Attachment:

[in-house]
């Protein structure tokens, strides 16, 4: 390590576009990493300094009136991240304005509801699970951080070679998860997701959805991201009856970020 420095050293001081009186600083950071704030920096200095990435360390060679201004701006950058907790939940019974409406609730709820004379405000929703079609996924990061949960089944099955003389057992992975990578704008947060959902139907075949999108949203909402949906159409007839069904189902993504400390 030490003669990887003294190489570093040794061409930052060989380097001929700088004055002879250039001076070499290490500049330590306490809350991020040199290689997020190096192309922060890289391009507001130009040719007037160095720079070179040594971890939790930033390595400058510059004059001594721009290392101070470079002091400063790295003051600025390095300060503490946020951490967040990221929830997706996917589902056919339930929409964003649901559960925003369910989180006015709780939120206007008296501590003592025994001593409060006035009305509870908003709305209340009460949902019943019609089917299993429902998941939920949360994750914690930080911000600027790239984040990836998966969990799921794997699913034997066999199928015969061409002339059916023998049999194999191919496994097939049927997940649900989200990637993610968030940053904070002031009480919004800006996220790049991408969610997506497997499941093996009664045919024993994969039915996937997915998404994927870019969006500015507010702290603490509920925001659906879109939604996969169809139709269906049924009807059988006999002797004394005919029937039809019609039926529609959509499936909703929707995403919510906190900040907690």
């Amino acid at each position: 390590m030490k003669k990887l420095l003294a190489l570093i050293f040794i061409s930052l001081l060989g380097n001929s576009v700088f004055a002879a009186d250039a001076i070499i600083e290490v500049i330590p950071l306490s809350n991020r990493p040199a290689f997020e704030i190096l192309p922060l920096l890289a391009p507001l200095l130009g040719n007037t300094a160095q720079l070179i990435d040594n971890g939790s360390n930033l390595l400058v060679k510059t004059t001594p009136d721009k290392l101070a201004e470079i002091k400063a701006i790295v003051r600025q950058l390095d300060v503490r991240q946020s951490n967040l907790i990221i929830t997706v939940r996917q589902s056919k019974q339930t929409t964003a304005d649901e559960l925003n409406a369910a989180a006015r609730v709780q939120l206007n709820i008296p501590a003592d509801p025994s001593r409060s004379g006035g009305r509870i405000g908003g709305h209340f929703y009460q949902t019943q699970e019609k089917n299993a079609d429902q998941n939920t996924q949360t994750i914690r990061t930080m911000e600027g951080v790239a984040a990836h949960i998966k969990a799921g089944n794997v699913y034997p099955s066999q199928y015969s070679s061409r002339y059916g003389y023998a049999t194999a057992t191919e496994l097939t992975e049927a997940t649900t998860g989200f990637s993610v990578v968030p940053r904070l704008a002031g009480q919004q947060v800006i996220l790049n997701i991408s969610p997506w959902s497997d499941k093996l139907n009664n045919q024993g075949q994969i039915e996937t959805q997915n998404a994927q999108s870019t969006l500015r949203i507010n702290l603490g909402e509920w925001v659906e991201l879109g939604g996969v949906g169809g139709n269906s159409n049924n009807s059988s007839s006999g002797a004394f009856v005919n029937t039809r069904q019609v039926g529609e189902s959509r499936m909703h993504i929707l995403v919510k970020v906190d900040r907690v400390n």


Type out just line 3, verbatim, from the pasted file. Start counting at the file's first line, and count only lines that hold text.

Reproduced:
């Amino acid at each position: 390590m030490k003669k990887l420095l003294a190489l570093i050293f040794i061409s930052l001081l060989g380097n001929s576009v700088f004055a002879a009186d250039a001076i070499i600083e290490v500049i330590p950071l306490s809350n991020r990493p040199a290689f997020e704030i190096l192309p922060l920096l890289a391009p507001l200095l130009g040719n007037t300094a160095q720079l070179i990435d040594n971890g939790s360390n930033l390595l400058v060679k510059t004059t001594p009136d721009k290392l101070a201004e470079i002091k400063a701006i790295v003051r600025q950058l390095d300060v503490r991240q946020s951490n967040l907790i990221i929830t997706v939940r996917q589902s056919k019974q339930t929409t964003a304005d649901e559960l925003n409406a369910a989180a006015r609730v709780q939120l206007n709820i008296p501590a003592d509801p025994s001593r409060s004379g006035g009305r509870i405000g908003g709305h209340f929703y009460q949902t019943q699970e019609k089917n299993a079609d429902q998941n939920t996924q949360t994750i914690r990061t930080m911000e600027g951080v790239a984040a990836h949960i998966k969990a799921g089944n794997v699913y034997p099955s066999q199928y015969s070679s061409r002339y059916g003389y023998a049999t194999a057992t191919e496994l097939t992975e049927a997940t649900t998860g989200f990637s993610v990578v968030p940053r904070l704008a002031g009480q919004q947060v800006i996220l790049n997701i991408s969610p997506w959902s497997d499941k093996l139907n009664n045919q024993g075949q994969i039915e996937t959805q997915n998404a994927q999108s870019t969006l500015r949203i507010n702290l603490g909402e509920w925001v659906e991201l879109g939604g996969v949906g169809g139709n269906s159409n049924n009807s059988s007839s006999g002797a004394f009856v005919n029937t039809r069904q019609v039926g529609e189902s959509r499936m909703h993504i929707l995403v919510k970020v906190d900040r907690v400390n």